Glaucoma: The Sneak Thief Of Vision
Education and Advocacy What Canadians should know about Glaucoma.
What is Glaucoma and how many types are there?
Glaucoma is a condition that causes damage to your eye’s optic nerve and gets worse over time. It’s often associated with a buildup of pressure inside the eye also known as intraocular pressure. Glaucoma is the second most common cause of vision loss in seniors in Canada and can be divided into two groups: primary, where the cause is not known; and secondary, where there is an identifiable cause. More than 250,000 Canadians also have chronic open-angle glaucoma, the most common form of the disease.
Canadians living with glaucoma may be managed by an optometrist and an ophthalmologist, depending on the type of glaucoma they may have.
Canadians living with glaucoma may be managed by an optometrist and an ophthalmologist, depending on the type of glaucoma they may have. Treatment of glaucoma may include both medical and surgical intervention, and in some cases surgery is the preferred option. For this reason a close working relationship is required between ophthalmologists (medically trained eye physicians and surgeons) and optometrists if patients are to receive optimal care.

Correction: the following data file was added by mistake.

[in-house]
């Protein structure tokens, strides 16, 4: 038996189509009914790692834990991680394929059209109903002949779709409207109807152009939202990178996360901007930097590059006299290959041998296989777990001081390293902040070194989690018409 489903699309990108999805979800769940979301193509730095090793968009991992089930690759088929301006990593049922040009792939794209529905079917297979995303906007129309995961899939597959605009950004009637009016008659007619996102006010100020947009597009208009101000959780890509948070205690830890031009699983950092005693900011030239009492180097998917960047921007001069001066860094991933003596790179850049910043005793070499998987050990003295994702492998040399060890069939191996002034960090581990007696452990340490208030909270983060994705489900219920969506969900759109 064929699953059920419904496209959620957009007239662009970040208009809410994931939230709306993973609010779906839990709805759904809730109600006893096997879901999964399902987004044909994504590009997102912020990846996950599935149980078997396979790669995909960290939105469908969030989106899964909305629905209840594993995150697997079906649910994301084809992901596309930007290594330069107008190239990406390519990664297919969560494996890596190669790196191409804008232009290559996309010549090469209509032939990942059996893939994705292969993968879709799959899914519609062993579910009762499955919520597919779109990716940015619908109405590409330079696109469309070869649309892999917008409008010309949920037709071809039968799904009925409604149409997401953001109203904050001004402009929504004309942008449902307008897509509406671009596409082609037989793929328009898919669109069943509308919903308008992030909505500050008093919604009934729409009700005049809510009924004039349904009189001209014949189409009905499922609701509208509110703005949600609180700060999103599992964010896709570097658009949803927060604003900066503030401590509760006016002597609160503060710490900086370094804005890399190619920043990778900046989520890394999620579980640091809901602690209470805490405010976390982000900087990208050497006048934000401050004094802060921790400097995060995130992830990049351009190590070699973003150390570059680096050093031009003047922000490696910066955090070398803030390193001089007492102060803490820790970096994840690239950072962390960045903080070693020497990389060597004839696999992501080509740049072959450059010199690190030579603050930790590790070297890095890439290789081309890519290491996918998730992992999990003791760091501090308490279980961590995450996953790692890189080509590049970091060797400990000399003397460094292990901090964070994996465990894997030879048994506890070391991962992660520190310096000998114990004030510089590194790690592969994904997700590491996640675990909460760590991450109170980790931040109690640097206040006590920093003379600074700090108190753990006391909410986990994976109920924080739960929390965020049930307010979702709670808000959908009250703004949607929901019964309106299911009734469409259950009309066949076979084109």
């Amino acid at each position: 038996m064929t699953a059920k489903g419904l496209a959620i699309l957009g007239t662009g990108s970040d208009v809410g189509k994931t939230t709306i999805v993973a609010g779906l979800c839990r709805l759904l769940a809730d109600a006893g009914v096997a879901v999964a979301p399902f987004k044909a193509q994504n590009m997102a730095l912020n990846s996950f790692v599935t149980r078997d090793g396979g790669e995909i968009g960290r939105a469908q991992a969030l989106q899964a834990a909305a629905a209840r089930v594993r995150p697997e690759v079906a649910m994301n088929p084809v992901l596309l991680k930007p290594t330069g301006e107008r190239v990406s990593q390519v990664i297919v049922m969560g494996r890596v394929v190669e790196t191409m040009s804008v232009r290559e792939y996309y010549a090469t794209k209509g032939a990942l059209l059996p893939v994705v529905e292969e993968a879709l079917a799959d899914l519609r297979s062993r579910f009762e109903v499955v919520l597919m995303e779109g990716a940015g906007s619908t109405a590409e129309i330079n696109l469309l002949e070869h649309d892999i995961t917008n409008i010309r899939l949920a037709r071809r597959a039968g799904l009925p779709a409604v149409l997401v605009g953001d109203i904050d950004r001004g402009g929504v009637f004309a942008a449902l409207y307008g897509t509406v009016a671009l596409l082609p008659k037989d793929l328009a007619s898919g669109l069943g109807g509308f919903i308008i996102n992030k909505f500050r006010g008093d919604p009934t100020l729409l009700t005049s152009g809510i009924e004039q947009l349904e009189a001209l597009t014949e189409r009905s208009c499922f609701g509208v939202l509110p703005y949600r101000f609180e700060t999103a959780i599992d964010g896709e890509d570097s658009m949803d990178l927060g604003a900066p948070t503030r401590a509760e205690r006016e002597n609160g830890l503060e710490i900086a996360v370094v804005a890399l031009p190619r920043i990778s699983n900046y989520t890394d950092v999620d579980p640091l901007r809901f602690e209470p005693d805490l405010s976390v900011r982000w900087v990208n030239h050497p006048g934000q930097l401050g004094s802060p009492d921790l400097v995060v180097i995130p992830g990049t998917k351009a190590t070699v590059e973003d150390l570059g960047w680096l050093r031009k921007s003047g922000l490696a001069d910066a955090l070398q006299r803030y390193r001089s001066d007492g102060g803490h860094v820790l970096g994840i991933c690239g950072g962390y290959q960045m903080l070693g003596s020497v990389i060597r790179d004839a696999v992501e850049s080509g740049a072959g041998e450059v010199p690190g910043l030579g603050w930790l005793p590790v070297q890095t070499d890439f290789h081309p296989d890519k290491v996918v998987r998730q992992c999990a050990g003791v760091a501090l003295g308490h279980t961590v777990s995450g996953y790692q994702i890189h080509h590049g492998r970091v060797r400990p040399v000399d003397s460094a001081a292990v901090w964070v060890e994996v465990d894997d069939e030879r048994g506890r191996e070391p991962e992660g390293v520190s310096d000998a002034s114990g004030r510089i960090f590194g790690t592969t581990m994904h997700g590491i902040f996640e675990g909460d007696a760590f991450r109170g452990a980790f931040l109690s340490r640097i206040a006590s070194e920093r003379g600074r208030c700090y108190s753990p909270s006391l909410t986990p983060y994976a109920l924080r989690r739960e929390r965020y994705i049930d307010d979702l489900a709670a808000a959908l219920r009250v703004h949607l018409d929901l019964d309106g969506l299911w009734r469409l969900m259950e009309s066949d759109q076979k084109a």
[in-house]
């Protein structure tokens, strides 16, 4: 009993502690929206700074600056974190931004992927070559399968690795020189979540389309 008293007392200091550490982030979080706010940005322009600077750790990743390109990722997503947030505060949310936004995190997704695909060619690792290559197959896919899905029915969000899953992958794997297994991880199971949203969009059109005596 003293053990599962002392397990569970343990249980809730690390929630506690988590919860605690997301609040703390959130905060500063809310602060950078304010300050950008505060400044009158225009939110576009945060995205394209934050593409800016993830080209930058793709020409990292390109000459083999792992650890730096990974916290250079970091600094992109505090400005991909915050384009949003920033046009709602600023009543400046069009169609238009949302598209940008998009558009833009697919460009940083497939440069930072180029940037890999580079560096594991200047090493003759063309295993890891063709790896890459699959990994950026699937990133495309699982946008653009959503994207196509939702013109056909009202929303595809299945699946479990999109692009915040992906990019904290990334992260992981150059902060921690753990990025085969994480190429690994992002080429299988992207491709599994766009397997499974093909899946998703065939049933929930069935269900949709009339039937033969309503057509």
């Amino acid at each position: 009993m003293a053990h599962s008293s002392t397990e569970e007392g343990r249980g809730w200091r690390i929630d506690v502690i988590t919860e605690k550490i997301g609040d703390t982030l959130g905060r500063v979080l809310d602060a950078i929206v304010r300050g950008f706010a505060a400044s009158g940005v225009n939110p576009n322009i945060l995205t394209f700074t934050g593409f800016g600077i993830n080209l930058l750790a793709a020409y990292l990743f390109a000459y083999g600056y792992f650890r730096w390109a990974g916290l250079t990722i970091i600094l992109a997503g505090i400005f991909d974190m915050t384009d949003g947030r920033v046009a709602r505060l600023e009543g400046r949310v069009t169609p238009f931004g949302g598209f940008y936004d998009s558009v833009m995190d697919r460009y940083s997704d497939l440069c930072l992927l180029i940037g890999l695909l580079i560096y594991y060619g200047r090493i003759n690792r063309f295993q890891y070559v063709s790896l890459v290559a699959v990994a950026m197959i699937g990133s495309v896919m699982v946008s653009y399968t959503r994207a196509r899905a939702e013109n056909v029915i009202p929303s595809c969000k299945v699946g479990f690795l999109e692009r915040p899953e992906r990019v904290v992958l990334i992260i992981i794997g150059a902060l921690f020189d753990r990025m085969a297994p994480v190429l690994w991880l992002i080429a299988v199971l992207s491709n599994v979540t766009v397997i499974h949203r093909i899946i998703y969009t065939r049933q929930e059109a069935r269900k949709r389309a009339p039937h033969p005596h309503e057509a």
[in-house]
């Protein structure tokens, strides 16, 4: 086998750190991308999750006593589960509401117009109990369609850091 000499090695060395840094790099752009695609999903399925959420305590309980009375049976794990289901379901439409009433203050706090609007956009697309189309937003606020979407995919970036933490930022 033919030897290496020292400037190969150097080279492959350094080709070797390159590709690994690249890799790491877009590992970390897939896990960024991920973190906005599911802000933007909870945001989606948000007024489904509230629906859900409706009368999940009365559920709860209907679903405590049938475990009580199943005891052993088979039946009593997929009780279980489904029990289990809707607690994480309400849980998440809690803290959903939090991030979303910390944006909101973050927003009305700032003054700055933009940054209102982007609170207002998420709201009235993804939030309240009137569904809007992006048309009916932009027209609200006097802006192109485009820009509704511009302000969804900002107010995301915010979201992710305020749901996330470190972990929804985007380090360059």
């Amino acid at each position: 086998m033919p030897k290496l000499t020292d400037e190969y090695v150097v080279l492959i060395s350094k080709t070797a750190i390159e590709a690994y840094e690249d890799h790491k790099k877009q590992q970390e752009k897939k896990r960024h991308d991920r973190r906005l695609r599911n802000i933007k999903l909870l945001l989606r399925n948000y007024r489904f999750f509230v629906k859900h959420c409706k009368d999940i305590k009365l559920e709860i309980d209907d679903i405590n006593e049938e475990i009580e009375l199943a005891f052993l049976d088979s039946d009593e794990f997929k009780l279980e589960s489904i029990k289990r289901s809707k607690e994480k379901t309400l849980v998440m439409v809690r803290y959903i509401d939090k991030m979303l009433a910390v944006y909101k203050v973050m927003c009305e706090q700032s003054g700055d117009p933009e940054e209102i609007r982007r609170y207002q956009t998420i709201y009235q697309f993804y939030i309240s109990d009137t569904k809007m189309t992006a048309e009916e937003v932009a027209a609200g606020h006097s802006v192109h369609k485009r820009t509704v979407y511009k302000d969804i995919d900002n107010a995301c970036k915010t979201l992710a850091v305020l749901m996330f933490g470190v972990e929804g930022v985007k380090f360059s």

Why is it known as the sneak thief of vision?
Glaucoma is commonly referred in this way because it causes vision loss initially in the peripheral visual field. It is not until the blind areas expand towards the centre of one’s central vision that they become noticed; however, this may only happen when the second, better eye becomes more involved. For this reason nearly 50 percent of those with glaucoma do not know they have glaucoma and are not receiving treatment.
Who are the most common people to get glaucoma?
There are a variety of personal risk factors for the various types of glaucoma. For the common chronic type — called primary open-angle glaucoma — the people most at risk are the elderly, those with a strong family history, or those of African ancestry. A number of findings on a comprehensive eye examination have been associated with this glaucoma — the most notable being an elevated intraocular pressure, a change in the appearance of the nerve to the eye, and loss of side vision.
With respect to treatment or a cure, vision lost to glaucoma cannot be recovered. And, while we can’t truly cure glaucoma, the progression of the disease can be slowed greatly by proper monitoring and treatment. If the disease is picked up early, blindness can usually be averted. Pressure-lowering treatments can involve topical eye medications (i.e., eye drops), laser or surgery. Treatments are tailored to the severity of the disease with surgery being reserved for the more serious cases.